I've also just upgraded my loom (a 4-shaft, 70cm weaving width Glimakra Ideal). I've just bought an 8-shaft, 100 cm Glimakra Ideal. It's countermarch rather than counterbalance which will give better shed, and would be converted to a 16-shaft dobby loom if I want to in the future. The best part is, I bought it for just under 1/3 of what it's worth!

Thursday, 14 June 2007

Returning to the loom...

It's about time I posted in here.

Not much in the way of handcrafts was done last year, aside from the occasional touch of spinning. Work, travelling for work, and a social life all got in the way. But when I got back from Chile earlier in the year, the urge took me once more to get working with my hands. I rebuilt the loom I bought last year (an elderly Glimakra 4-shaft counterbalance), and set it up for weaving. It took a little renovation, so I did a throw-away sample in 6/2 cotton to balance it and work out the kinks:

You can see in this image, the different weaves and beats I tried with the pink and white cotton to see how the loom would react. By the time I'd woven a foot of the sample strip, I was happy that I'd sorted out any balancing issues with the counterbalance. It's possible to see the fabric become more even along the length of the sampler.

Then, because I was happy, I decided to experiment with the hand-spun, hand-dyed silk caps and some puce rayon, to see how they'd weave together. This is what you can see at the base of the sampler: first the silk cap, in mostly blues, then a blend of the silk and the rayon, then just the rayon itself.

Here's a close-up of the silk and the rayon:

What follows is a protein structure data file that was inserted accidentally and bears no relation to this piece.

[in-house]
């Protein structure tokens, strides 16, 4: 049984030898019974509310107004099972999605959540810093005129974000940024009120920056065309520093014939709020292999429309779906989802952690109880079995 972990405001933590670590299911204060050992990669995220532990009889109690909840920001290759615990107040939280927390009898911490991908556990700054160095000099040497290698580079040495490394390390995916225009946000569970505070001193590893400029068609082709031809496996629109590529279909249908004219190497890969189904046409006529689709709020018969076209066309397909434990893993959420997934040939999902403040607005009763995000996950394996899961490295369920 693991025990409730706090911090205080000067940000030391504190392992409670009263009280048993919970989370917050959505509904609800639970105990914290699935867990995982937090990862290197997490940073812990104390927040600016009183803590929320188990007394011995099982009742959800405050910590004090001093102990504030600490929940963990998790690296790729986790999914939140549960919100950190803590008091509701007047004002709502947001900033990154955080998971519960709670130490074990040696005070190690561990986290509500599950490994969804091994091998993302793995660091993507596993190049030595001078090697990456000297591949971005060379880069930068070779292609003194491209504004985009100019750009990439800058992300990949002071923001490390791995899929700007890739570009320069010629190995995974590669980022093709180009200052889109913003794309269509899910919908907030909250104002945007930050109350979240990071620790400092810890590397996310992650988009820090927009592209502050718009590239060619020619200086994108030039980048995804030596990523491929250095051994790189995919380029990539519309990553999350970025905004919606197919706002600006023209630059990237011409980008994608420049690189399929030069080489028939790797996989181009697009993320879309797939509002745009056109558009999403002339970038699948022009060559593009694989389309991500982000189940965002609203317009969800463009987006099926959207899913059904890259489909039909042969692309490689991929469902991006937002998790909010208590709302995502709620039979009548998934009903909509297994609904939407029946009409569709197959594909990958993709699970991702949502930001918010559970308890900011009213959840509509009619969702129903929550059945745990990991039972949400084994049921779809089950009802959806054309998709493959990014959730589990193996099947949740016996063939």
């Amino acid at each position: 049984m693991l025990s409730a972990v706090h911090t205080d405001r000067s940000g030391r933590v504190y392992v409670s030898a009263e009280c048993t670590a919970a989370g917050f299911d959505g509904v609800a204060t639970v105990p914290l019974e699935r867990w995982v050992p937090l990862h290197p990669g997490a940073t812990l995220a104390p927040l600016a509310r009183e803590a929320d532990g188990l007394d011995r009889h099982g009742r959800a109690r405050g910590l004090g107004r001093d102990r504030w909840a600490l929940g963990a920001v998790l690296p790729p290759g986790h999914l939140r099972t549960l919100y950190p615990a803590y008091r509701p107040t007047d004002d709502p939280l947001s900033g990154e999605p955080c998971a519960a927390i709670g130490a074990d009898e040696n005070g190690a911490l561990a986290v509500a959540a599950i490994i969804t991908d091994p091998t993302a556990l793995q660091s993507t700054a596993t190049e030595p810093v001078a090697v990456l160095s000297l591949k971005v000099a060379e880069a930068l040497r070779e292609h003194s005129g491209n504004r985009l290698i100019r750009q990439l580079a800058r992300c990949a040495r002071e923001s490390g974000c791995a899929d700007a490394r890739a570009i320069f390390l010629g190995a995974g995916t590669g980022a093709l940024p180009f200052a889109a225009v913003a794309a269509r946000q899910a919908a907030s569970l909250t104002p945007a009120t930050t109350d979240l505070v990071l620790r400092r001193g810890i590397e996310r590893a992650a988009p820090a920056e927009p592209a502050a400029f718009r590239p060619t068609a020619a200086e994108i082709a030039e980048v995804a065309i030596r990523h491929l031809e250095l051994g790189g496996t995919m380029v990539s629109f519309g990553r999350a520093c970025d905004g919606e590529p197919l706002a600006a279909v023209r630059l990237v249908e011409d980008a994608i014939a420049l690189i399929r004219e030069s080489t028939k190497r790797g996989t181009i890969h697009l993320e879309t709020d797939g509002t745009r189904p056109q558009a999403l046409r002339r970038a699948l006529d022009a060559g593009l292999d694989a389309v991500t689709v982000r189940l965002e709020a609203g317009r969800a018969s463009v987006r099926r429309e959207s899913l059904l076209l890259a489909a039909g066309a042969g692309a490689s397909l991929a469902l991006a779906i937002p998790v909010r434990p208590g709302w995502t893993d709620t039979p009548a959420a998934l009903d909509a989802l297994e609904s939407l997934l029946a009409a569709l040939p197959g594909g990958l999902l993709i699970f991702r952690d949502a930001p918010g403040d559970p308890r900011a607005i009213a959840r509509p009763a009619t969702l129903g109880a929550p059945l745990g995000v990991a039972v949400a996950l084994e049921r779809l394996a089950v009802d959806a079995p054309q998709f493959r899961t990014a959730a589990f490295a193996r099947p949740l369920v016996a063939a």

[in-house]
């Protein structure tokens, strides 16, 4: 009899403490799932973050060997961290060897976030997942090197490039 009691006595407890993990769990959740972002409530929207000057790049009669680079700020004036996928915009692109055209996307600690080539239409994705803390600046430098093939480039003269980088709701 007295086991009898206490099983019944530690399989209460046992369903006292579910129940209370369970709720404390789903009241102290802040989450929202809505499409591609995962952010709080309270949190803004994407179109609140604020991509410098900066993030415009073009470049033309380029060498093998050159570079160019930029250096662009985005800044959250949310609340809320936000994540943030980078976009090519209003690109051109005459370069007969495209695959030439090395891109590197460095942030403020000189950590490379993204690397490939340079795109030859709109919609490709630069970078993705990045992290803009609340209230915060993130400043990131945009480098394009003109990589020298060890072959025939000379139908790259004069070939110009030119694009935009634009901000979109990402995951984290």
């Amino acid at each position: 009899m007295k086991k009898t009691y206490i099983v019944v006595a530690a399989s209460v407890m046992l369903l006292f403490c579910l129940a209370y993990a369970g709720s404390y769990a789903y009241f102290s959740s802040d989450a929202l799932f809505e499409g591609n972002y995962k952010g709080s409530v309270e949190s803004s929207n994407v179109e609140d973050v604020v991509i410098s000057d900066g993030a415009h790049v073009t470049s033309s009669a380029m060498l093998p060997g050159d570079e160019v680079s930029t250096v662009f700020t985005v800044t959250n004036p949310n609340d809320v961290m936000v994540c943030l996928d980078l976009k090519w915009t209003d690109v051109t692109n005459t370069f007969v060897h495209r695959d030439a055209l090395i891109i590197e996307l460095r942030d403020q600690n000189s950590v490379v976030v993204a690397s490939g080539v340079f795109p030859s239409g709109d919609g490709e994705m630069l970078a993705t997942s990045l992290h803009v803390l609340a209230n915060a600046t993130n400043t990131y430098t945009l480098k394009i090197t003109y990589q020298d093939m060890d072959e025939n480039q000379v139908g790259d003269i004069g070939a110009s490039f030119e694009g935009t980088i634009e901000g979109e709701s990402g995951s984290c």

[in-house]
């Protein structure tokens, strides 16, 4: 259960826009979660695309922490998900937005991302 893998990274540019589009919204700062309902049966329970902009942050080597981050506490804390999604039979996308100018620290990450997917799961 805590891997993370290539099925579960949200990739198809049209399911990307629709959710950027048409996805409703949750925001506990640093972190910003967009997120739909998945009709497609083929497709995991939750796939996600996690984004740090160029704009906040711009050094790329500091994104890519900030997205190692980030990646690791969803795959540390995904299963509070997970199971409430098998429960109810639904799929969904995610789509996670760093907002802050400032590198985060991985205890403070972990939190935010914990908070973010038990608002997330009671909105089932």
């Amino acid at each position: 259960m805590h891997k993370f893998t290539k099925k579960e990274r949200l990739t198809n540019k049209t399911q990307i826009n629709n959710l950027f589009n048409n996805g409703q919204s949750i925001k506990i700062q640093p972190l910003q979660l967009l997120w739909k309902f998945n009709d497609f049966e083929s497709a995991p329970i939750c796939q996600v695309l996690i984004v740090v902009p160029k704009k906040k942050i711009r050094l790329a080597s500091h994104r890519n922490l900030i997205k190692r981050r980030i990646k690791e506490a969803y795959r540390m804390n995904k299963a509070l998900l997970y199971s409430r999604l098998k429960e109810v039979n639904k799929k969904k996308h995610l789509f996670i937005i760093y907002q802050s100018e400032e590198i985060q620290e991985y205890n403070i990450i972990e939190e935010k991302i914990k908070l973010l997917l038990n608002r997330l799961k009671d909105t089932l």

Photo Sharing and Video Hosting at Photobucket

I liked this enough that I warped the loom with the rayon last week. Warping with rayon is a royal pain because it's so floppy. I got around this by doing a sectional warp, only winding 8 warps at any time and threading each of those before winding the next section. That approach still resulted in lots of tangles, but it worked with a bit of patience. I've been weaving this week and I'm pleased at just how much faster you can weave with a floor loom as opposed to a table loom: you don't have to keep lifting your hands to lift shafts when the work is all done with your feet. That means you can keep the shuttle in your hand and concentrate on balance and tension. The scarf is already 2/3 done and will be finished this weekend. And then there will be photos.

The next project will be weaving a large section of linen cloth at 25 epi, so I can stitch a cross-stitch onto it. I'm thinking I may as well wind a long warp and use some of the rest to make tea towels as well.

The spinning has been going apace as well. I finally finished the (eventually not so)awful suri alpaca. It turned into a lovely fibre once I figured out the best way to card it. It just needed to be seriously carded, rather than just flicked with a flicker, the way most alpaca is happy. I've been spinning some of the 6 kg of alpaca I brought out from Australia at the moment - a lovely dark red-brown colour. I've also bought another 8 kg of local wool in raw fleeces to add to the alpaca in a wild project I've dreamed up - making up a whole pile of hand-spun fibre and then turning it into a navajo/peruvian-inspired hall runner - my loom is just the right width for that. I'm expecting that project to take a while though...

...I'm also seriously considering doing a weaving accreditation with the aim of doing a Master Weaver's certificate. Which would eventually mean buying a larger, more serious dobby loom.